I am a Bookshop.org affiliate. If you make a purchase by clicking through the links in this post, I will receive a commission, and Bookshop.org will donate a matching commission to independent booksellers. For more information, see my “About” page.
I received an Advance Reader Copy of this book from the publisher in order to write this review.
For exactly one weekend, Dr. Bee Königswasser is thrilled to have gotten a temporary reassignment as the NIH neuroscience representative on a collaborative project with NASA. She celebrates with wild abandon, not only because this is the first big break in her career since she turned down a position working with her cheating ex (and the ex-best friend he cheated with) but because it will mean a three month break from her insufferable boss and his sexist bullshit.
But then she finds out who her NASA collaborator is.
Dr. Levi Ward has hated Bee since their PhD program, for reasons she’s never understood. And from the time she arrives at NASA, he seems to be sabotaging her, messing with her equipment and “losing” her emails. He seems determined to drive her away, but with her career on the line, Bee is more determined than ever to keep things professional. But when their relationship takes an unexpected twist, Bee will have to not only protect her career but shield her heart from the heartbreak she knows is inevitable.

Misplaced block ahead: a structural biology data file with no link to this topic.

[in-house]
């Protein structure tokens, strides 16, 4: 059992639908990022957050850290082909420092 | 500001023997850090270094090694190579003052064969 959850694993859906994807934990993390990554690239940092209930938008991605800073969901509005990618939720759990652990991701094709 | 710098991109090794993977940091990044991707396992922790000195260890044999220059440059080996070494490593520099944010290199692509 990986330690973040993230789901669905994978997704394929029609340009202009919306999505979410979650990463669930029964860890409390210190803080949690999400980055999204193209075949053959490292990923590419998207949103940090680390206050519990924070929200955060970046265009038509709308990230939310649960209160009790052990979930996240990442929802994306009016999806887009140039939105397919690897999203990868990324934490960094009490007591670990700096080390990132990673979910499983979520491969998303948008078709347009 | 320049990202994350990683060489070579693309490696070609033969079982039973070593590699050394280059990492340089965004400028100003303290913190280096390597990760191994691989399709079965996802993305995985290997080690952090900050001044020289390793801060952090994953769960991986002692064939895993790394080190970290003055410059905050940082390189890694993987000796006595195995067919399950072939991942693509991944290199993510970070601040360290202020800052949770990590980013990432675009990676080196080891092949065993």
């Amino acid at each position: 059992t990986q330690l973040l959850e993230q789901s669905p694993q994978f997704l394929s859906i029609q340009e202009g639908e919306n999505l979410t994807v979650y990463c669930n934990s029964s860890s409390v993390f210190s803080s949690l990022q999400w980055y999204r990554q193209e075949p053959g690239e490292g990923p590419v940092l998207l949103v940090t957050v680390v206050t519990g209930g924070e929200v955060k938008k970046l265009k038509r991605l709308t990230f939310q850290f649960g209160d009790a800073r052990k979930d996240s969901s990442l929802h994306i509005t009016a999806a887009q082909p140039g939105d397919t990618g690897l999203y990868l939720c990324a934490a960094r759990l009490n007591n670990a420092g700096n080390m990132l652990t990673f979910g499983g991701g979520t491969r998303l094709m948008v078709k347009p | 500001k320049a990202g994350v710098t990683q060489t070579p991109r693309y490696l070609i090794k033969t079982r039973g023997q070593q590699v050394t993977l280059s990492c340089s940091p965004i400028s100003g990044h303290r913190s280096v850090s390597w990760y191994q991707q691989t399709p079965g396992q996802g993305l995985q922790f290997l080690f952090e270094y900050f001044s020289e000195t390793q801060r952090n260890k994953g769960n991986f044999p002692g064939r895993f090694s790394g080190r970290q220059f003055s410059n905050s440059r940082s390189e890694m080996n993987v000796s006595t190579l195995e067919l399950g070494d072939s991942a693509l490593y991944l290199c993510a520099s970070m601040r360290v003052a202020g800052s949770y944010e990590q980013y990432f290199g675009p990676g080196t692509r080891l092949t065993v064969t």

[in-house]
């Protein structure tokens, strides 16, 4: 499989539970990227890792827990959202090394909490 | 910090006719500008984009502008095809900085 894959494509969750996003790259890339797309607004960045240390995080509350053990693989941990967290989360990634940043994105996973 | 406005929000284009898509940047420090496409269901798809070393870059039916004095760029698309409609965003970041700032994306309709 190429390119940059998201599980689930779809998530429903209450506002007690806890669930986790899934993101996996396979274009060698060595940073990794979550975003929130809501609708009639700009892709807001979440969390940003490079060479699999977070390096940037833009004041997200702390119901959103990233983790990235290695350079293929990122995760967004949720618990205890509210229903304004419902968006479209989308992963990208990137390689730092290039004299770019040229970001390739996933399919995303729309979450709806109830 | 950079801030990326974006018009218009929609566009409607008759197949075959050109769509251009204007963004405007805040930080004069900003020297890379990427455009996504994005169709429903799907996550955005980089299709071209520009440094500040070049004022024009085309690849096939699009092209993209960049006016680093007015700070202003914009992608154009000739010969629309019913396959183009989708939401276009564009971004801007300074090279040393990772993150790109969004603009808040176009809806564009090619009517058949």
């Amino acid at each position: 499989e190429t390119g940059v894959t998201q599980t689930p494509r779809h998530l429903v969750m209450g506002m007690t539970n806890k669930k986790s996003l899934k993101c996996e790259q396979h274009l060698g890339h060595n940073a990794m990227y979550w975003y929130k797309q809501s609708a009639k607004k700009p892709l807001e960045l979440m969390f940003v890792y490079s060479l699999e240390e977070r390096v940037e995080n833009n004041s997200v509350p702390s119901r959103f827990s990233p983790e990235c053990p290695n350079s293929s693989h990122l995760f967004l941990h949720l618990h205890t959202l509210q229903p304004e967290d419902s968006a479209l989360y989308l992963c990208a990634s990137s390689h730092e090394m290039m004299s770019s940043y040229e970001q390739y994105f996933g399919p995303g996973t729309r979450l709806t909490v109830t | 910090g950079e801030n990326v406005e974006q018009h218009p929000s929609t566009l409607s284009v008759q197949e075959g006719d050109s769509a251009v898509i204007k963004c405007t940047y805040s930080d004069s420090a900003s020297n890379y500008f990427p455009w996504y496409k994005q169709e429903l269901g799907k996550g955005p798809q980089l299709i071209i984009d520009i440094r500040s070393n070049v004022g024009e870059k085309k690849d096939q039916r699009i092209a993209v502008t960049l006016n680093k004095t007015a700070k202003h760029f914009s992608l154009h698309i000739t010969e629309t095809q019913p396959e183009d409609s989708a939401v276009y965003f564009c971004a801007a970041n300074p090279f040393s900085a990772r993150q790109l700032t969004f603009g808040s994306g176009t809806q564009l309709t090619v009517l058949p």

Fans of Hazelwood’s debut The Love Hypothesis will find another, very on-brand Rom Com to fall in love with. She uses the same tropes (enemies-to-lovers, workplace romance, perfect hero who’s been secretly in love with the heroine since forever) and tops it off with her signature, laugh-out-loud STEM banter. One of few novelists in the genre writing in first person, Hazelwood effectively cultivates a distinct voice from her first novel, and while keeping us out of her hero’s head prevents us from becoming as intimately connected to his interior thoughts as a third-person, dual POV romance would, the focus on her heroine allows for a prominent subplot tackling sexism in STEM. A queer BIPOC romance subplot fills out the story and calls attention to the implicit racism in higher education admissions. Highly recommended to fans of the genre and tropes.